The corrosion induced by alkali metals in steels has been the subject of long decades of intense studies under both nuclear fission and fusion research programs. Li or its eutectic Pb-17Li is the liquid metal coolant choice for fusion blankets due to the tritium breeder capability of Li. Non-metal impurities enhance corrosion, but only N becomes potentially a problem given its high solubility in liquid Li and the depletion of Cr through ternary nitrides Li-Cr-N. The low solubility of C and O allow its cold trapping to values <10 wppm, however N can only be hot trapped demanding temperatures typically of 873 K. The inherent difficulties of experimentation on physicochemical kinetics related with alkali metals lead to a confusing divergence of results available in the literature; however, the understanding of the corrosion phenomena of RAFM steels exposed to flowing Li up to 873 K is mature. Next decade, 14 MeV neutrons will be available for fusion materials testing through Li(d,n) nuclear reactions. In such a facility, a concave RAFM steel backplate will be channelling 523 K flowing Li in the region where the 40 MeV deuteron beam will be impacting. If RAFM steels are considered, two main concurrent mechanisms will take place: a) mass transport of alloying elementsalong the loop and b) depletion of Cr through formation of Li9CrN5. Fortunately, the mass transport phenomena of Cr within the ΔT = 350 K in the loop is limited due to the poor solubility of Cr in liquid Li (0.21 wppm at 873 K). In turn, at 523 K Li the activity of N to form the ternary compound is negligible. However, the high solubility of Ni in Li (2144 wppm at 873 K), suggests the presence of mass transport phenomena of Ni from the stainless steel piping; unfortunately, the physicochemical kinetics are not fully understood. Lifus 6, in operation in Brasimone (ENEA) since the end 2015, will close in a definitive manner remaining open questions. © 2017 Elsevier B.V.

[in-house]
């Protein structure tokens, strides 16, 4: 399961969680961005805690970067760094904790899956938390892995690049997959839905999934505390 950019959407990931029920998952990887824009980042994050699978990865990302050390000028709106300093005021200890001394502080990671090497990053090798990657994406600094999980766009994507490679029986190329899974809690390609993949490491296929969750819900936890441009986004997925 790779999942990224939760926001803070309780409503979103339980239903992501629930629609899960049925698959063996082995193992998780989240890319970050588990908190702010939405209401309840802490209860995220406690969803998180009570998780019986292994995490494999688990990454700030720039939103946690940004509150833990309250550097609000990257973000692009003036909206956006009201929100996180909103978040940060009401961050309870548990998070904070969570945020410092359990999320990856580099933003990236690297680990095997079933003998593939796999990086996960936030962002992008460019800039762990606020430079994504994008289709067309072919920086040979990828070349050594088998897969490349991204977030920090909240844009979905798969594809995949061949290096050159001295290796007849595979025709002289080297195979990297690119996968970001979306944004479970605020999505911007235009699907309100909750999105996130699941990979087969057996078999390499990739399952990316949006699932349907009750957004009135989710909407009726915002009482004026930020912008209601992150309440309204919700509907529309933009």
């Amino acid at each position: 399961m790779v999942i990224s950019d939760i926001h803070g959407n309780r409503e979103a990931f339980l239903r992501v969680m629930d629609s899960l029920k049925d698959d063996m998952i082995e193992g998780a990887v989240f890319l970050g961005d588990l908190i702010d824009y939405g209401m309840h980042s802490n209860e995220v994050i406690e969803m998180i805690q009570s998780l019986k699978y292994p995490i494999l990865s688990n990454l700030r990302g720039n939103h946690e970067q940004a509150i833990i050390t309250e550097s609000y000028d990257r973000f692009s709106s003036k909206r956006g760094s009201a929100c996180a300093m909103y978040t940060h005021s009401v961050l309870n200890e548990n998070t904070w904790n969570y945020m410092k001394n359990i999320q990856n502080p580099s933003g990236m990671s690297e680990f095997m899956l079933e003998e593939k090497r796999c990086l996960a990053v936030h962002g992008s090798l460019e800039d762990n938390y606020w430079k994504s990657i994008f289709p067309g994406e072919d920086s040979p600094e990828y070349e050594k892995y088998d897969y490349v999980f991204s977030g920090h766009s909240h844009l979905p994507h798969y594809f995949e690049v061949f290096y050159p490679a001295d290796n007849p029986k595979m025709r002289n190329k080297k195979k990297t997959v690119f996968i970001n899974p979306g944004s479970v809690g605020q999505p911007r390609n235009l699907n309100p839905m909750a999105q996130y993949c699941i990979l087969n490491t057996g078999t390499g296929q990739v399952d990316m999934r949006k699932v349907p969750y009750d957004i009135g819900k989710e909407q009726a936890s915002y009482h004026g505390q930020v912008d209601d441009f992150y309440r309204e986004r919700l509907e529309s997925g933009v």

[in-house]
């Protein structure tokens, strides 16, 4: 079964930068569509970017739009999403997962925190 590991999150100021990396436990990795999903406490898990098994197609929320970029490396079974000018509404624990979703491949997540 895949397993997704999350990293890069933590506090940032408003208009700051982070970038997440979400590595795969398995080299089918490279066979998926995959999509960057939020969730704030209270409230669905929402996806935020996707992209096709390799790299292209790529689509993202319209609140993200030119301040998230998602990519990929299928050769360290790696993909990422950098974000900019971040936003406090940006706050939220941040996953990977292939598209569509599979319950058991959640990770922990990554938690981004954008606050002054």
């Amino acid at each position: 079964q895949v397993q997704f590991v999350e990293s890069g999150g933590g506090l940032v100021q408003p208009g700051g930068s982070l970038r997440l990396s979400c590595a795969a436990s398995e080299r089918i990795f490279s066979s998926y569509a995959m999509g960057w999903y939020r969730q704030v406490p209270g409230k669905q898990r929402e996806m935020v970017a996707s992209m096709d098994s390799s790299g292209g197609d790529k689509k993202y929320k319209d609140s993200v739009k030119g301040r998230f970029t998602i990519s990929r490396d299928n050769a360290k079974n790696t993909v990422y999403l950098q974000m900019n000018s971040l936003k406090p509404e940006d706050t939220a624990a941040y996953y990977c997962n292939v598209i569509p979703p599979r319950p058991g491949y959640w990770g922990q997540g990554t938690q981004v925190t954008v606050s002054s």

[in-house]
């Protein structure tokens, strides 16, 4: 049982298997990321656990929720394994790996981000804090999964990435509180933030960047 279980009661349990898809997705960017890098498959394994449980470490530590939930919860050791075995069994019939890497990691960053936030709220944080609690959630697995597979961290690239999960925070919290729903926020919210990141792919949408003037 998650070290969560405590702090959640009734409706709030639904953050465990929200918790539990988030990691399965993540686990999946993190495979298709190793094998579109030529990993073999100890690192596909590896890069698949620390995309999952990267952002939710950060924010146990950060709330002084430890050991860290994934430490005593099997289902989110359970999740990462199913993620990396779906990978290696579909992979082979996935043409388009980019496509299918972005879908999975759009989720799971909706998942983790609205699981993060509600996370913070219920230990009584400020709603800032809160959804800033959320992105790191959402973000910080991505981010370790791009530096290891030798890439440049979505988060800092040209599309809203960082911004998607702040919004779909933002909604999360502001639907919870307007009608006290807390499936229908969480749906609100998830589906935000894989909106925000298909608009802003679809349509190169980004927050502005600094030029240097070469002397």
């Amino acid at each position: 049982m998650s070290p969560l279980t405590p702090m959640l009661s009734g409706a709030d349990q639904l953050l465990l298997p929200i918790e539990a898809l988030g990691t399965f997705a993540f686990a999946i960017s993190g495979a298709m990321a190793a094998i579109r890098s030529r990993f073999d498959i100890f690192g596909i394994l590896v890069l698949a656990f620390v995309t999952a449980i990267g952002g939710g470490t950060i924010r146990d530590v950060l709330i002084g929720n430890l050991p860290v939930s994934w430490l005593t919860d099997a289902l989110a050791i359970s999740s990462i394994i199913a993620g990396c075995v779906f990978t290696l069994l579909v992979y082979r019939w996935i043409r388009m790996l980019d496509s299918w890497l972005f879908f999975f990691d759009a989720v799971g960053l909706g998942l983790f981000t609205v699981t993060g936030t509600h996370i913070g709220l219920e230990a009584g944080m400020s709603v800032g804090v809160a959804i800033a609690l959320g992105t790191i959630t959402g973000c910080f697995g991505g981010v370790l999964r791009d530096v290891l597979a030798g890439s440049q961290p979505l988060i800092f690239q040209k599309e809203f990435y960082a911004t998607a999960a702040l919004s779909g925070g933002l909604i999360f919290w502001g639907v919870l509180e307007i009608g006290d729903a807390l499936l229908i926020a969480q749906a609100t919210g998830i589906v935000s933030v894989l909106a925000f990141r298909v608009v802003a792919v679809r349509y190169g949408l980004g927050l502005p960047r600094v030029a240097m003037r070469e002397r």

Assessment of corrosion phenomena in liquid lithium at T < 873 K. A Li(d,n) neutron source as case study

Favuzza, P.
2017

Abstract

The corrosion induced by alkali metals in steels has been the subject of long decades of intense studies under both nuclear fission and fusion research programs. Li or its eutectic Pb-17Li is the liquid metal coolant choice for fusion blankets due to the tritium breeder capability of Li. Non-metal impurities enhance corrosion, but only N becomes potentially a problem given its high solubility in liquid Li and the depletion of Cr through ternary nitrides Li-Cr-N. The low solubility of C and O allow its cold trapping to values <10 wppm, however N can only be hot trapped demanding temperatures typically of 873 K. The inherent difficulties of experimentation on physicochemical kinetics related with alkali metals lead to a confusing divergence of results available in the literature; however, the understanding of the corrosion phenomena of RAFM steels exposed to flowing Li up to 873 K is mature. Next decade, 14 MeV neutrons will be available for fusion materials testing through Li(d,n) nuclear reactions. In such a facility, a concave RAFM steel backplate will be channelling 523 K flowing Li in the region where the 40 MeV deuteron beam will be impacting. If RAFM steels are considered, two main concurrent mechanisms will take place: a) mass transport of alloying elementsalong the loop and b) depletion of Cr through formation of Li9CrN5. Fortunately, the mass transport phenomena of Cr within the ΔT = 350 K in the loop is limited due to the poor solubility of Cr in liquid Li (0.21 wppm at 873 K). In turn, at 523 K Li the activity of N to form the ternary compound is negligible. However, the high solubility of Ni in Li (2144 wppm at 873 K), suggests the presence of mass transport phenomena of Ni from the stainless steel piping; unfortunately, the physicochemical kinetics are not fully understood. Lifus 6, in operation in Brasimone (ENEA) since the end 2015, will close in a definitive manner remaining open questions. © 2017 Elsevier B.V.
Fusion;Liquid metal;Corrosion;Target;Lithium;Neutron source
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Utilizza questo identificativo per citare o creare un link a questo documento: https://hdl.handle.net/20.500.12079/1783
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